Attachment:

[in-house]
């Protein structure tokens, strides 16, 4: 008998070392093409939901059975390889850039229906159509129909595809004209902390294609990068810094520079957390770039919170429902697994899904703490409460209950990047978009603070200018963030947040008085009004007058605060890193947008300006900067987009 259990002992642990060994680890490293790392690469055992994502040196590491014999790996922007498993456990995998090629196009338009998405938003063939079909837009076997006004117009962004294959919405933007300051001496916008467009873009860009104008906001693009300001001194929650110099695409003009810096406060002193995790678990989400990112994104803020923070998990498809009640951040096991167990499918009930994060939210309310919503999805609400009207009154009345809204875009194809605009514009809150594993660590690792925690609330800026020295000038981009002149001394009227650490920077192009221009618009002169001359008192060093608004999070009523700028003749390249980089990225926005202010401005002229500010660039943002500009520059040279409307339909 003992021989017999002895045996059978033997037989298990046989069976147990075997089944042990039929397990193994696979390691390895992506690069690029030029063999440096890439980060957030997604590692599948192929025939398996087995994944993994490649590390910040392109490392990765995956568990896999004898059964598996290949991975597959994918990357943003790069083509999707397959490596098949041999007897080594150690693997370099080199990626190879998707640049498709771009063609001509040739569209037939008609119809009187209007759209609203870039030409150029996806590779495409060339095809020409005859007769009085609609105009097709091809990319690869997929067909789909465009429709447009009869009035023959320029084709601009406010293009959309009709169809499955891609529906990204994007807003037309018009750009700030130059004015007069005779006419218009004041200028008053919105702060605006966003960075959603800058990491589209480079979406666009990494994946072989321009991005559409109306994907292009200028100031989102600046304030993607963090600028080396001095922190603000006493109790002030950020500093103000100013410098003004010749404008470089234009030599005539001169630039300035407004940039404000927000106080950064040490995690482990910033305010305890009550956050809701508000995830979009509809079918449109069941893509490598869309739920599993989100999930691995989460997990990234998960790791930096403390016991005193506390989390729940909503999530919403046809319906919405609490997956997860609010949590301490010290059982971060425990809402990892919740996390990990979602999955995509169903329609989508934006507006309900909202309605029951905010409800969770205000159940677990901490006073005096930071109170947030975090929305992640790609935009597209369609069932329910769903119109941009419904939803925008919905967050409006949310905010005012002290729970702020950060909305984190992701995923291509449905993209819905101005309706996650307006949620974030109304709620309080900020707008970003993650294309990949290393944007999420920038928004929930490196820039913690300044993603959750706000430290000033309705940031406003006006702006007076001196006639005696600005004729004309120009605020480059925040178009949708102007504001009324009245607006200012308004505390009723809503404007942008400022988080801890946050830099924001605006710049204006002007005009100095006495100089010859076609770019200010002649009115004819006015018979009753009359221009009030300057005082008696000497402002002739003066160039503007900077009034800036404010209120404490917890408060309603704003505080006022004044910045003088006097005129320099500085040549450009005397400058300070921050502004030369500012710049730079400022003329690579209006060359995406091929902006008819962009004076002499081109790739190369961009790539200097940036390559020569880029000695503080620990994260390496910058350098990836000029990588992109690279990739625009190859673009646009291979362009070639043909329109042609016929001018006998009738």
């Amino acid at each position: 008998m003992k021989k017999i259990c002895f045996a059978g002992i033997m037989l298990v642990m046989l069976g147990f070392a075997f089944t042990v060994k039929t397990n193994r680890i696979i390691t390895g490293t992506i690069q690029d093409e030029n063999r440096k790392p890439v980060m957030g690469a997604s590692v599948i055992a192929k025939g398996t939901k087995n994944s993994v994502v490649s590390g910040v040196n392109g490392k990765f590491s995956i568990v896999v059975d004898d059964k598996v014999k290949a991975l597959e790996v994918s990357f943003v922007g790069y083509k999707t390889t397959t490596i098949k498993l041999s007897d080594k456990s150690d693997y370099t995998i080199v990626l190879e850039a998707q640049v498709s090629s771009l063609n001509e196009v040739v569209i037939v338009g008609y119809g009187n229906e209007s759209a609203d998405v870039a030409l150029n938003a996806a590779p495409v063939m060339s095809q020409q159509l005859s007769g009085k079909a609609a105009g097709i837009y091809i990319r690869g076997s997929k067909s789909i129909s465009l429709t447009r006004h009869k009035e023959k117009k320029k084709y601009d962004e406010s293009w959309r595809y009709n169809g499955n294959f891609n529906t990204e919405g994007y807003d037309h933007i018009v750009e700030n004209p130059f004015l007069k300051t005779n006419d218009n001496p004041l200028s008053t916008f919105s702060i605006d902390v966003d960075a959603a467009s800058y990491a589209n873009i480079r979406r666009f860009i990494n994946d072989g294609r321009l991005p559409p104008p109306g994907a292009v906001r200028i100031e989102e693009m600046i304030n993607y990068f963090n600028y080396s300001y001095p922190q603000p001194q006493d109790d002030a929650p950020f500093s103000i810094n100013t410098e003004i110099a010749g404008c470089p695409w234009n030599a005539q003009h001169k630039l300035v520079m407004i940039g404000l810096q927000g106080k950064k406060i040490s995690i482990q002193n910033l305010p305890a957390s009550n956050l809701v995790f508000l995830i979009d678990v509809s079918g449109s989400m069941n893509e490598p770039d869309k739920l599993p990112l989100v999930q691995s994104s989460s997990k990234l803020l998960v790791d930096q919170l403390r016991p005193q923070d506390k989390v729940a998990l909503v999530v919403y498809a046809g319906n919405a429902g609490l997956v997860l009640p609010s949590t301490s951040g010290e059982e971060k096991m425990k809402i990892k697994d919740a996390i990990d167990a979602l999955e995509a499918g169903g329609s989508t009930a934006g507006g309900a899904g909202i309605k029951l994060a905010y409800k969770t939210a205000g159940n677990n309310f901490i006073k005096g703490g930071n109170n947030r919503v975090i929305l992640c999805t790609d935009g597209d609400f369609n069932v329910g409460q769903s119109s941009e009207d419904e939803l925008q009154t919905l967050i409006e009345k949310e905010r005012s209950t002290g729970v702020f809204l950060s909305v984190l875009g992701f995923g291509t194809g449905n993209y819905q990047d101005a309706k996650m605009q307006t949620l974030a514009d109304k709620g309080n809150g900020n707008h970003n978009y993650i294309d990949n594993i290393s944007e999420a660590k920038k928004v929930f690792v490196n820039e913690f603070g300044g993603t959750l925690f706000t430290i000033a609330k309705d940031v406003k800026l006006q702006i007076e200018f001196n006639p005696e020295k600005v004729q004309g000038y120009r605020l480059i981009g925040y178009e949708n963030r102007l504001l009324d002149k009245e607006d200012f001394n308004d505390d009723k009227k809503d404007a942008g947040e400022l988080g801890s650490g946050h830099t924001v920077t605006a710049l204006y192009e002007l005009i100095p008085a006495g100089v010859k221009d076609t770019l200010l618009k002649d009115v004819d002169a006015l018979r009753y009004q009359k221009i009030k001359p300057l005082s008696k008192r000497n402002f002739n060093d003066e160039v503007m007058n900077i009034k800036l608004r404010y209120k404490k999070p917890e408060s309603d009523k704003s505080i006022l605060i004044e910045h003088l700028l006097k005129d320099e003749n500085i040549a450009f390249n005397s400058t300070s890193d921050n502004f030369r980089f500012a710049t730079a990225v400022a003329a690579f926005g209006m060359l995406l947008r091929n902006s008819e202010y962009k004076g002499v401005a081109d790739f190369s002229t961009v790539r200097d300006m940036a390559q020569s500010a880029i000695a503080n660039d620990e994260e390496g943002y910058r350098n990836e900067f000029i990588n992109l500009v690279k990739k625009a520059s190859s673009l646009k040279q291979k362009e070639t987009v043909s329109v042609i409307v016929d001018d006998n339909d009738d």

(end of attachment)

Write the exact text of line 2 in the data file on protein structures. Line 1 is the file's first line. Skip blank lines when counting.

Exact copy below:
């Protein structure tokens, strides 16, 4: 008998070392093409939901059975390889850039229906159509129909595809004209902390294609990068810094520079957390770039919170429902697994899904703490409460209950990047978009603070200018963030947040008085009004007058605060890193947008300006900067987009 259990002992642990060994680890490293790392690469055992994502040196590491014999790996922007498993456990995998090629196009338009998405938003063939079909837009076997006004117009962004294959919405933007300051001496916008467009873009860009104008906001693009300001001194929650110099695409003009810096406060002193995790678990989400990112994104803020923070998990498809009640951040096991167990499918009930994060939210309310919503999805609400009207009154009345809204875009194809605009514009809150594993660590690792925690609330800026020295000038981009002149001394009227650490920077192009221009618009002169001359008192060093608004999070009523700028003749390249980089990225926005202010401005002229500010660039943002500009520059040279409307339909 003992021989017999002895045996059978033997037989298990046989069976147990075997089944042990039929397990193994696979390691390895992506690069690029030029063999440096890439980060957030997604590692599948192929025939398996087995994944993994490649590390910040392109490392990765995956568990896999004898059964598996290949991975597959994918990357943003790069083509999707397959490596098949041999007897080594150690693997370099080199990626190879998707640049498709771009063609001509040739569209037939008609119809009187209007759209609203870039030409150029996806590779495409060339095809020409005859007769009085609609105009097709091809990319690869997929067909789909465009429709447009009869009035023959320029084709601009406010293009959309009709169809499955891609529906990204994007807003037309018009750009700030130059004015007069005779006419218009004041200028008053919105702060605006966003960075959603800058990491589209480079979406666009990494994946072989321009991005559409109306994907292009200028100031989102600046304030993607963090600028080396001095922190603000006493109790002030950020500093103000100013410098003004010749404008470089234009030599005539001169630039300035407004940039404000927000106080950064040490995690482990910033305010305890009550956050809701508000995830979009509809079918449109069941893509490598869309739920599993989100999930691995989460997990990234998960790791930096403390016991005193506390989390729940909503999530919403046809319906919405609490997956997860609010949590301490010290059982971060425990809402990892919740996390990990979602999955995509169903329609989508934006507006309900909202309605029951905010409800969770205000159940677990901490006073005096930071109170947030975090929305992640790609935009597209369609069932329910769903119109941009419904939803925008919905967050409006949310905010005012002290729970702020950060909305984190992701995923291509449905993209819905101005309706996650307006949620974030109304709620309080900020707008970003993650294309990949290393944007999420920038928004929930490196820039913690300044993603959750706000430290000033309705940031406003006006702006007076001196006639005696600005004729004309120009605020480059925040178009949708102007504001009324009245607006200012308004505390009723809503404007942008400022988080801890946050830099924001605006710049204006002007005009100095006495100089010859076609770019200010002649009115004819006015018979009753009359221009009030300057005082008696000497402002002739003066160039503007900077009034800036404010209120404490917890408060309603704003505080006022004044910045003088006097005129320099500085040549450009005397400058300070921050502004030369500012710049730079400022003329690579209006060359995406091929902006008819962009004076002499081109790739190369961009790539200097940036390559020569880029000695503080620990994260390496910058350098990836000029990588992109690279990739625009190859673009646009291979362009070639043909329109042609016929001018006998009738």